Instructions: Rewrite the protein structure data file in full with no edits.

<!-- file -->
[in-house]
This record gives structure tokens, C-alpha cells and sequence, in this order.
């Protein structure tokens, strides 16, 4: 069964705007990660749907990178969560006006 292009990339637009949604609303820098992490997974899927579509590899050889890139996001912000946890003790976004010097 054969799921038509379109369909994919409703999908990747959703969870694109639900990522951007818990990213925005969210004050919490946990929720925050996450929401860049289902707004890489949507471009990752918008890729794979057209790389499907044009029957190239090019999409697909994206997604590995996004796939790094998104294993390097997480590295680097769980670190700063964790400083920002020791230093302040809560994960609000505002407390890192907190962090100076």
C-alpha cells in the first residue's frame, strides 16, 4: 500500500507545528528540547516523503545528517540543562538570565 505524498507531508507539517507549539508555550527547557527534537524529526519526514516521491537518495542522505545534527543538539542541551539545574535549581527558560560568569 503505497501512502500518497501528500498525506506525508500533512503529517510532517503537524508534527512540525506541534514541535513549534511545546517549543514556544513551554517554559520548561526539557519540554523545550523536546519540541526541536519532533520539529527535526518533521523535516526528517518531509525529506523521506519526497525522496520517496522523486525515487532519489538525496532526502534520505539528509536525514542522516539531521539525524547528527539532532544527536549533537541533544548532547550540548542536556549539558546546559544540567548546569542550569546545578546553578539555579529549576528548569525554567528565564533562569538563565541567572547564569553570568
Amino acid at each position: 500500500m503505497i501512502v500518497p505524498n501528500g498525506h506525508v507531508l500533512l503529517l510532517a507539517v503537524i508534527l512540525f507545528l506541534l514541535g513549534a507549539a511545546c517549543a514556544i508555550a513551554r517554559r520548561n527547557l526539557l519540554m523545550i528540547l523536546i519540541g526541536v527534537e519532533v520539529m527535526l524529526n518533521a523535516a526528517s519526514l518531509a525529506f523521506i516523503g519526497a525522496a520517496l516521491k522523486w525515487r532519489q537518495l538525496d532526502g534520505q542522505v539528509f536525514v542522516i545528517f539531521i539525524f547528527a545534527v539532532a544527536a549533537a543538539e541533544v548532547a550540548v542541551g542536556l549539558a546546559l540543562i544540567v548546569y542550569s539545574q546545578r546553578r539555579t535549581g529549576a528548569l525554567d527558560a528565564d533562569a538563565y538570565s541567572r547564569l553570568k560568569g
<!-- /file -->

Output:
[in-house]
This record gives structure tokens, C-alpha cells and sequence, in this order.
């Protein structure tokens, strides 16, 4: 069964705007990660749907990178969560006006 292009990339637009949604609303820098992490997974899927579509590899050889890139996001912000946890003790976004010097 054969799921038509379109369909994919409703999908990747959703969870694109639900990522951007818990990213925005969210004050919490946990929720925050996450929401860049289902707004890489949507471009990752918008890729794979057209790389499907044009029957190239090019999409697909994206997604590995996004796939790094998104294993390097997480590295680097769980670190700063964790400083920002020791230093302040809560994960609000505002407390890192907190962090100076």
C-alpha cells in the first residue's frame, strides 16, 4: 500500500507545528528540547516523503545528517540543562538570565 505524498507531508507539517507549539508555550527547557527534537524529526519526514516521491537518495542522505545534527543538539542541551539545574535549581527558560560568569 503505497501512502500518497501528500498525506506525508500533512503529517510532517503537524508534527512540525506541534514541535513549534511545546517549543514556544513551554517554559520548561526539557519540554523545550523536546519540541526541536519532533520539529527535526518533521523535516526528517518531509525529506523521506519526497525522496520517496522523486525515487532519489538525496532526502534520505539528509536525514542522516539531521539525524547528527539532532544527536549533537541533544548532547550540548542536556549539558546546559544540567548546569542550569546545578546553578539555579529549576528548569525554567528565564533562569538563565541567572547564569553570568
Amino acid at each position: 500500500m503505497i501512502v500518497p505524498n501528500g498525506h506525508v507531508l500533512l503529517l510532517a507539517v503537524i508534527l512540525f507545528l506541534l514541535g513549534a507549539a511545546c517549543a514556544i508555550a513551554r517554559r520548561n527547557l526539557l519540554m523545550i528540547l523536546i519540541g526541536v527534537e519532533v520539529m527535526l524529526n518533521a523535516a526528517s519526514l518531509a525529506f523521506i516523503g519526497a525522496a520517496l516521491k522523486w525515487r532519489q537518495l538525496d532526502g534520505q542522505v539528509f536525514v542522516i545528517f539531521i539525524f547528527a545534527v539532532a544527536a549533537a543538539e541533544v548532547a550540548v542541551g542536556l549539558a546546559l540543562i544540567v548546569y542550569s539545574q546545578r546553578r539555579t535549581g529549576a528548569l525554567d527558560a528565564d533562569a538563565y538570565s541567572r547564569l553570568k560568569g